This is Mark, a man for whom Clair has no love. She expertly throws shade in a manner that lets him know he's under fire without making the party uncomfortable, and he soldiers on like a pro. Douglas Turner Ward, the man playing Mark, had previously appeared with Bill Cosby in the 1971 film Man and Boy. His resume is populated with as many theater credits as screen appearances, including one Tony nomination. Since I've already discussed the virtues of a gray three-piece suit, there's not much I can add about his current wardrobe, except to say that I think the paisley of his tie is rather loud and a hair silly. Something simpler in a cool blue to match the handkerchief in his pocket would have been optimal, I think.

Cosby Show Huxtable fashion blog 80s sitcom Ellen Ashley Thompson
Cliff and Clair would never have allowed their daughters to hang out alone
with high school boys at this age.

Last in our parade of guest stars is Ashley Thompson as Mark's daughter Ellen. After this, she pops up as a nameless student in Sister Act 2: Back in the Habit, then in a TV movie called Time Well Spent, and then I guess stopped acting. Though she is only 12 in comparison to Theo's 16, Cliff spends an uncomfortable amount of time trying to get his son to consider this child as a romantic prospect. No, really, there's a long conversation about it. But getting back to the point of this blog, I think she's doing OK for her age in terms of clothes. I'm always happy when someone decides to eschew neutrals entirely: forget the black and beige, she's going for aqua and coral. There's nothing to indicate that either of these garments fit her at all, but she's taking chances with her palette, so I'll give her credit for that effort.

Cosby Show Huxtable fashion blog 80s sitcom Rudy Keshia Knight Pulliam
Even when she's wrong, she's right.

This is one of those outfits that makes me think Rudy has begun dressing herself. The prevalence of pastels is so cloying, it could only have happened because someone let her child brain loose on a closet full of clothes. In terms of storytelling, I like that she's wearing a skirt that clearly came from a dress-up closet or Halloween costume or something. Her dad is having a fancy party, and she went with a ball gown. It's an adorable concept, really. Also, her party hat is oddly well coordinated with the rest of her look. How did that even happen?

Cosby Show Huxtable fashion blog 80s sitcom Vanessa Tempestt Bledsoe

Vanessa spends this episode lurking in the corners and on the fringes, making it difficult to capture her outfit. Luckily, the whole thing is a hand-me-down from Denise, who wore it in episode #1.14.

Cosby Show Huxtable fashion blog 80s sitcom Theo Malcolm Jamal Warner
He doesn't bring me flowers anymore.

Remember how I said that I love when people avoid neutrals like beige and black? No, Theo? You don't remember that? You'd rather continue to depress me by donning dull tents in lieu of respectable attire? Fine. We're still in a fight.

Cosby Show Huxtable fashion blog 80s sitcom Denise Lisa Bonet
If there weren't a party, she might still have worn that hat.

Denise is, as usual, thinking differently about the concept of a formal party. Though she's technically wearing a dress, it has a tough, rustic feel to it. Plus, that appears to be a sweatshirt underneath, which is flat-out never dressy. Nonetheless, I applaud the blue-gray and true gray combo. There are a couple key details to point out, though.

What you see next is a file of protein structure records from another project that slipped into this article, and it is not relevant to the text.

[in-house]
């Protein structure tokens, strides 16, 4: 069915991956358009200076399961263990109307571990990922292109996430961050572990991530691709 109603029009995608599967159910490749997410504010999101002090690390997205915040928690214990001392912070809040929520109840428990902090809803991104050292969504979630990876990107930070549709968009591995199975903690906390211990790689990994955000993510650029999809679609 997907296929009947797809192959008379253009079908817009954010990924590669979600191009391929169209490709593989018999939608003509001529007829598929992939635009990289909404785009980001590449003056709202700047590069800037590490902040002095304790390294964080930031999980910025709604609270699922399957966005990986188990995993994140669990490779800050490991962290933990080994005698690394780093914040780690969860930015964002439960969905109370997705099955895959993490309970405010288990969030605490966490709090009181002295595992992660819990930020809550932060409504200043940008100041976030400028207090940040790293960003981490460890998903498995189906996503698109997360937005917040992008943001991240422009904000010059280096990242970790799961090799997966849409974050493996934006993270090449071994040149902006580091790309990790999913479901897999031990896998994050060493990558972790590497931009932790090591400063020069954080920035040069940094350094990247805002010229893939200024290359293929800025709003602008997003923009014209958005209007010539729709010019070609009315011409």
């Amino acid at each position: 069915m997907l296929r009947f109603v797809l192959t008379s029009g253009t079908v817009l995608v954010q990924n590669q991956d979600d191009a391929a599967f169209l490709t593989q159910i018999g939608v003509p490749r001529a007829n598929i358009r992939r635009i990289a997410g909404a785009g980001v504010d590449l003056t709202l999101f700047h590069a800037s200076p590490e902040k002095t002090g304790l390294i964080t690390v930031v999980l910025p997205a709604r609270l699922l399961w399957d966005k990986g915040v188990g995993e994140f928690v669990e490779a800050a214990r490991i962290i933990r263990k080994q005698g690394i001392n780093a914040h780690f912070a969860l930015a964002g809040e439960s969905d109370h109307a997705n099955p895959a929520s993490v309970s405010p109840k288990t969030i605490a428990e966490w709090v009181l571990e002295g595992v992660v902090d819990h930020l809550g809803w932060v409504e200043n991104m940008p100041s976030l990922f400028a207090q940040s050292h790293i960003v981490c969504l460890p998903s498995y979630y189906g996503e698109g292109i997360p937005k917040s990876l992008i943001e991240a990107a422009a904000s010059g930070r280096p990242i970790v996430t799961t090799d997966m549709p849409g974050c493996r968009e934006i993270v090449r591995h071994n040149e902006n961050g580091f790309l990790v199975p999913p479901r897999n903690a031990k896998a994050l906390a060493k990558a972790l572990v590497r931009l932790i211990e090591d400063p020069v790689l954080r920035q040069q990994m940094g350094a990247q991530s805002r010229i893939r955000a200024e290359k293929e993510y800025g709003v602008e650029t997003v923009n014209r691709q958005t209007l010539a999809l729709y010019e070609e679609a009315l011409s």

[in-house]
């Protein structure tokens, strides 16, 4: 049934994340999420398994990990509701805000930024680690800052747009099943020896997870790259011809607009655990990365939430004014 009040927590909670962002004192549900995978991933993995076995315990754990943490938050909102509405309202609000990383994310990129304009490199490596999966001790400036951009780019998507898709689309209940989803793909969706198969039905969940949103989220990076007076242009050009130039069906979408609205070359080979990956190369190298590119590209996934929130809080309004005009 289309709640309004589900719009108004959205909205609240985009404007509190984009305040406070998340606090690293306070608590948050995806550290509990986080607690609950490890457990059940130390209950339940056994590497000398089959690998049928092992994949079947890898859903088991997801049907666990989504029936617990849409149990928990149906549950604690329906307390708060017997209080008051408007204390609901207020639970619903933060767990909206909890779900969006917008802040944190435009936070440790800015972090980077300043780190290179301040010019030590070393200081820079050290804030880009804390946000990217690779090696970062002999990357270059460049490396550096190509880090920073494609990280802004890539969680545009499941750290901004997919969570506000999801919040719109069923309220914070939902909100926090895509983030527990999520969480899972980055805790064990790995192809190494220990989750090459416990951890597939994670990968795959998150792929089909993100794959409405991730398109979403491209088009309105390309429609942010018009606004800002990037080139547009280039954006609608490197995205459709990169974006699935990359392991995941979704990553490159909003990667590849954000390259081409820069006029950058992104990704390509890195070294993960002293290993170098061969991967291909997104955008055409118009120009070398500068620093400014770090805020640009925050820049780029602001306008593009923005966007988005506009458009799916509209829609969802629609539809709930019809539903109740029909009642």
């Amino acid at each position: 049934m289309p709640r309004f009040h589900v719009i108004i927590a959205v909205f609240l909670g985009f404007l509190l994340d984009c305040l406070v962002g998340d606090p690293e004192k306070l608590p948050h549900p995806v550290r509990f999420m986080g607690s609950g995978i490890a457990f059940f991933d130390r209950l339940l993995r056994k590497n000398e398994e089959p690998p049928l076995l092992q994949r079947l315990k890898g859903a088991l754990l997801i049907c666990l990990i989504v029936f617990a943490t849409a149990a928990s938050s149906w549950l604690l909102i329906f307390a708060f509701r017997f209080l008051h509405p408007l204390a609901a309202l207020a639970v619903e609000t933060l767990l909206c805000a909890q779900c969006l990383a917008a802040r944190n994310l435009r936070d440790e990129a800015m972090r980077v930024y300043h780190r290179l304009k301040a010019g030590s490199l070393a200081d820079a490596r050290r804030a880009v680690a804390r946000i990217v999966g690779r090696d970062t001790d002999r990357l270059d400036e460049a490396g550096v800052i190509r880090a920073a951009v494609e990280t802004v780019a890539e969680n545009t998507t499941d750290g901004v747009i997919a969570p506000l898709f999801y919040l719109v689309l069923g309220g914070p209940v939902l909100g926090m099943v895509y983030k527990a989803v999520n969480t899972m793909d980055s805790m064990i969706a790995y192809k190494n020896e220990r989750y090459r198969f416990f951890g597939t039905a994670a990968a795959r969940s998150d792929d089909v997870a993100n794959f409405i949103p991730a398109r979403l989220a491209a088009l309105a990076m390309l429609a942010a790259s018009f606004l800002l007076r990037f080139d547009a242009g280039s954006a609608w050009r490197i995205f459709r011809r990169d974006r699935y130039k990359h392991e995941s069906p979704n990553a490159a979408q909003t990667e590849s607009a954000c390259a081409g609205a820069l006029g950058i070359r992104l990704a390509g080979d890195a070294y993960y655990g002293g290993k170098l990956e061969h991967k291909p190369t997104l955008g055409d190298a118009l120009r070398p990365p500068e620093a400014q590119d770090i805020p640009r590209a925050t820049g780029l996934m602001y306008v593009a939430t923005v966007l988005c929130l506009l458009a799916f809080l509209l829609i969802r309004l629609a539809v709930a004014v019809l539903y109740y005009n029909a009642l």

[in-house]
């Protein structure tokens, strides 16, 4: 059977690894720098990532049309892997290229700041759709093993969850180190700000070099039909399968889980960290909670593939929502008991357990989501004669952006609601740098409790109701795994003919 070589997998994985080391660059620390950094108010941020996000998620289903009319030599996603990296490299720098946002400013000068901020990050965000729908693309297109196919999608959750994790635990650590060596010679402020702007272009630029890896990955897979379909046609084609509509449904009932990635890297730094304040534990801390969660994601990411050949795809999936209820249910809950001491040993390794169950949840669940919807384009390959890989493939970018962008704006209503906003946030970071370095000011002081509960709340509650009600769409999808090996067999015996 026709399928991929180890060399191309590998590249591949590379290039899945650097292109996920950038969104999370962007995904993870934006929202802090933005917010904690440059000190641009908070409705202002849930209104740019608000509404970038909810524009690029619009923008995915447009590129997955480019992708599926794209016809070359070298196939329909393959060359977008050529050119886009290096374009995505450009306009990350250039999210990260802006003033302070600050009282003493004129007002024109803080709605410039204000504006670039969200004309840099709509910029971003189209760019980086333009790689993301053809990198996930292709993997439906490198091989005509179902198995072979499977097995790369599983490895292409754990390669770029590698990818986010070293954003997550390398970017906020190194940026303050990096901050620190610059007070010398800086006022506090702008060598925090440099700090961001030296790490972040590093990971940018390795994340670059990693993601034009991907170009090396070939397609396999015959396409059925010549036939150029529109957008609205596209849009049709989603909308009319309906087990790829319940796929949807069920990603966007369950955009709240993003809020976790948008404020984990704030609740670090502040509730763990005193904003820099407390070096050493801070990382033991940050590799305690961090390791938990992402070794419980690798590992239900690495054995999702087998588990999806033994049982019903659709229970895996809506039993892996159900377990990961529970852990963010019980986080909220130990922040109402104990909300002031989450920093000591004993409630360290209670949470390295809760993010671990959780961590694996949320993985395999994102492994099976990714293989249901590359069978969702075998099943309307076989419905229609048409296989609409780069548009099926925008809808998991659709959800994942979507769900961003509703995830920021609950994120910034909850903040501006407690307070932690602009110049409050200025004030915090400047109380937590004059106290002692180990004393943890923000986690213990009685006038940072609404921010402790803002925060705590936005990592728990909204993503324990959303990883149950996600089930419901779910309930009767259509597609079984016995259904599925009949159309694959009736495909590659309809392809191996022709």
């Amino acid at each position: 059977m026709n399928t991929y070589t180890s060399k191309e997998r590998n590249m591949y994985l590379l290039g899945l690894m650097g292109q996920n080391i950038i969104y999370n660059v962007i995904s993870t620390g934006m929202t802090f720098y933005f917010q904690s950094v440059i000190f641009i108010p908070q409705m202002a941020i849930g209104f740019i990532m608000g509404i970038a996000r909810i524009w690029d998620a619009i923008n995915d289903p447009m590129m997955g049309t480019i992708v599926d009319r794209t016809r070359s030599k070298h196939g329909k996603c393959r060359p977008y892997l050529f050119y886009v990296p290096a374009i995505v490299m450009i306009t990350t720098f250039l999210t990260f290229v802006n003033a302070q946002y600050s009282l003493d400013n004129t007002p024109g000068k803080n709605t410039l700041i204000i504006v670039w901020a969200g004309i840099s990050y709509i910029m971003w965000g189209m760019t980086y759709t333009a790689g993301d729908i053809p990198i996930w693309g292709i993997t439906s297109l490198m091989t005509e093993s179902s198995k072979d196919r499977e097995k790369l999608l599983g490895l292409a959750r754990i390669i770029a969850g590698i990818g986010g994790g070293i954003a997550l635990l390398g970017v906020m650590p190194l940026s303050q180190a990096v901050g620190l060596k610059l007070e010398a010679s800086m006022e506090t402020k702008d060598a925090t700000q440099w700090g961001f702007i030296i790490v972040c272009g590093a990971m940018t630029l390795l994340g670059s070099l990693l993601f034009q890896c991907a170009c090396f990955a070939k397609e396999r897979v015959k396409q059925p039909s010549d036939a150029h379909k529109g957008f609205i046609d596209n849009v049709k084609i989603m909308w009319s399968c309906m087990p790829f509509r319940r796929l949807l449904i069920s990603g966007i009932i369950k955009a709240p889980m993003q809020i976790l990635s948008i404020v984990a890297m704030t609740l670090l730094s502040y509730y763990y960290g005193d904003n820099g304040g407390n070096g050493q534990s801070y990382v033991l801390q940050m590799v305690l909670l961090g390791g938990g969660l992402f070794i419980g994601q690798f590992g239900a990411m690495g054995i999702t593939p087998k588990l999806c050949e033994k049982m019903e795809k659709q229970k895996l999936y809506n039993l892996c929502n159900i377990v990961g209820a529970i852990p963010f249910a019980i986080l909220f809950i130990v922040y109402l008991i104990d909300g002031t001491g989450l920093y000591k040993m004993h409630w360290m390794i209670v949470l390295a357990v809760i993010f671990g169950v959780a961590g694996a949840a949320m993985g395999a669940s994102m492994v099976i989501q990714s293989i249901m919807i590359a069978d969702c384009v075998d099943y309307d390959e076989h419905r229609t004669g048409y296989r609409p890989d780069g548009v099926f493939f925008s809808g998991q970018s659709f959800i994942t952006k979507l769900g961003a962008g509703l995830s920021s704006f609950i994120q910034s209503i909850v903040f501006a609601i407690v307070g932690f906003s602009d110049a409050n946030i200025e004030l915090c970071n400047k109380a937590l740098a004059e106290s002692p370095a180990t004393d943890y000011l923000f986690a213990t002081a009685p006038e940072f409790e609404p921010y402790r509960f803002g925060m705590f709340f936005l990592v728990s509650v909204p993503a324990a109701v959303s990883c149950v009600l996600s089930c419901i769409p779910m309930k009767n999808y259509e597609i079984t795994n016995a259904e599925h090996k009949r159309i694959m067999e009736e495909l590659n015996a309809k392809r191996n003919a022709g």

Cosby Show Huxtable fashion blog 80s sitcom Denise Lisa Bonet
Secret genius revealed.

The dress is weirdly short in the back, revealing that it's more of an apron. In this light, I have to wonder if she's drawing from a medieval or Viking inspiration (you never know with this one). While I normally wouldn't care for unevenness in a hem even as an intentional flourish, I love that she uses it to reveal unexpected short pants and black stockings, pairing a tomboyish choice with an accessory steeped in feminine sexuality. It's a genius move. Next, take a look at that necklace. She wore it last week, too, and I was intrigued by it, but didn't get a good enough shot to actually critique it until now. My guess is that it's another cultural appropriation, though I couldn't guess at its origin. It's some sort of leather pouch secured by several straps around her neck. The amount of fuss involved in the construction makes it look almost like a safe: it's what a locket might be if a locket took half an hour to open. She must keep the souls of her enemies in there or something.

Cosby Show Huxtable fashion blog 80s sitcom Sondra Sabrina Le Beauf

Sondra takes aim at territory similar to Denise's, but misses the mark considerably. Like her sister, she's toying with a vintage men's look, but her application of the concept is more clownish than alluring. Check out the shoulders of her jacket: they slump down in an A-line like a skirt for her chin, an effect that is only exacerbated by the buttoned top button of her white shirt. The shirt, by the way, is not tucked in, which cannot be condoned. I'm also dubious about that crystal slung around her neck, which reeks of a month-long New Age phase that she won't shut up about. I kind of dig the satiny finish and subtle pattern of the deep blue suit, but the high-water pants are dodgy. Further, she covers the area below her ankle with white athletic socks, which should not under any circumstances be worn outside of athletic engagement. I was on the fence until I saw that, and then everything was ruined. Sorry, Sondra. I'm trying to throw you a few compliments here and there, but you need to give back.